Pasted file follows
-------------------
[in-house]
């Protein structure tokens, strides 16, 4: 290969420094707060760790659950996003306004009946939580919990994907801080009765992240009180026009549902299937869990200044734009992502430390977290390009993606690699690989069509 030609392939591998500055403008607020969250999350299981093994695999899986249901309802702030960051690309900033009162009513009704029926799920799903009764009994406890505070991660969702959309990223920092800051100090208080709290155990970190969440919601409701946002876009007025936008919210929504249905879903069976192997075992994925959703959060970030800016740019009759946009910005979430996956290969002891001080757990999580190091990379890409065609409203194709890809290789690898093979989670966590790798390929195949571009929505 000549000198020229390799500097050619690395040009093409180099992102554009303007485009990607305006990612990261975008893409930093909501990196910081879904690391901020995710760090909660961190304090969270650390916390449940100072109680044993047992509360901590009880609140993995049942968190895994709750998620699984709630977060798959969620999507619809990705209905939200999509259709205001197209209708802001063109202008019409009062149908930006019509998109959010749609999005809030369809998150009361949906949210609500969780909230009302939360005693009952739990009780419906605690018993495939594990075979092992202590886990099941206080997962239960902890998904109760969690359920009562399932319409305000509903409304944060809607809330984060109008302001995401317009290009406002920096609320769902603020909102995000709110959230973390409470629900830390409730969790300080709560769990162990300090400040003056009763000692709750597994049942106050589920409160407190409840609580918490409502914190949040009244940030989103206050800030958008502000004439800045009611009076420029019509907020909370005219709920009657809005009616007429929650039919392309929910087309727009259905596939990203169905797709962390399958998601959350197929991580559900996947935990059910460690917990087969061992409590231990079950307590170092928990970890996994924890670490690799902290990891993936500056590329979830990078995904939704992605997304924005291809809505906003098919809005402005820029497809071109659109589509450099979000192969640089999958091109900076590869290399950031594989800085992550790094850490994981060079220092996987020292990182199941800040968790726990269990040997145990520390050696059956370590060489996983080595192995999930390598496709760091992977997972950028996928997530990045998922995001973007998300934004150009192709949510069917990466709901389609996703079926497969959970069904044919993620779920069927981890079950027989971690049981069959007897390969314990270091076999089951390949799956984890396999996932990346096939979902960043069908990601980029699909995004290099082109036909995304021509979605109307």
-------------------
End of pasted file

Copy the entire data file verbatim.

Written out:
[in-house]
């Protein structure tokens, strides 16, 4: 290969420094707060760790659950996003306004009946939580919990994907801080009765992240009180026009549902299937869990200044734009992502430390977290390009993606690699690989069509 030609392939591998500055403008607020969250999350299981093994695999899986249901309802702030960051690309900033009162009513009704029926799920799903009764009994406890505070991660969702959309990223920092800051100090208080709290155990970190969440919601409701946002876009007025936008919210929504249905879903069976192997075992994925959703959060970030800016740019009759946009910005979430996956290969002891001080757990999580190091990379890409065609409203194709890809290789690898093979989670966590790798390929195949571009929505 000549000198020229390799500097050619690395040009093409180099992102554009303007485009990607305006990612990261975008893409930093909501990196910081879904690391901020995710760090909660961190304090969270650390916390449940100072109680044993047992509360901590009880609140993995049942968190895994709750998620699984709630977060798959969620999507619809990705209905939200999509259709205001197209209708802001063109202008019409009062149908930006019509998109959010749609999005809030369809998150009361949906949210609500969780909230009302939360005693009952739990009780419906605690018993495939594990075979092992202590886990099941206080997962239960902890998904109760969690359920009562399932319409305000509903409304944060809607809330984060109008302001995401317009290009406002920096609320769902603020909102995000709110959230973390409470629900830390409730969790300080709560769990162990300090400040003056009763000692709750597994049942106050589920409160407190409840609580918490409502914190949040009244940030989103206050800030958008502000004439800045009611009076420029019509907020909370005219709920009657809005009616007429929650039919392309929910087309727009259905596939990203169905797709962390399958998601959350197929991580559900996947935990059910460690917990087969061992409590231990079950307590170092928990970890996994924890670490690799902290990891993936500056590329979830990078995904939704992605997304924005291809809505906003098919809005402005820029497809071109659109589509450099979000192969640089999958091109900076590869290399950031594989800085992550790094850490994981060079220092996987020292990182199941800040968790726990269990040997145990520390050696059956370590060489996983080595192995999930390598496709760091992977997972950028996928997530990045998922995001973007998300934004150009192709949510069917990466709901389609996703079926497969959970069904044919993620779920069927981890079950027989971690049981069959007897390969314990270091076999089951390949799956984890396999996932990346096939979902960043069908990601980029699909995004290099082109036909995304021509979605109307």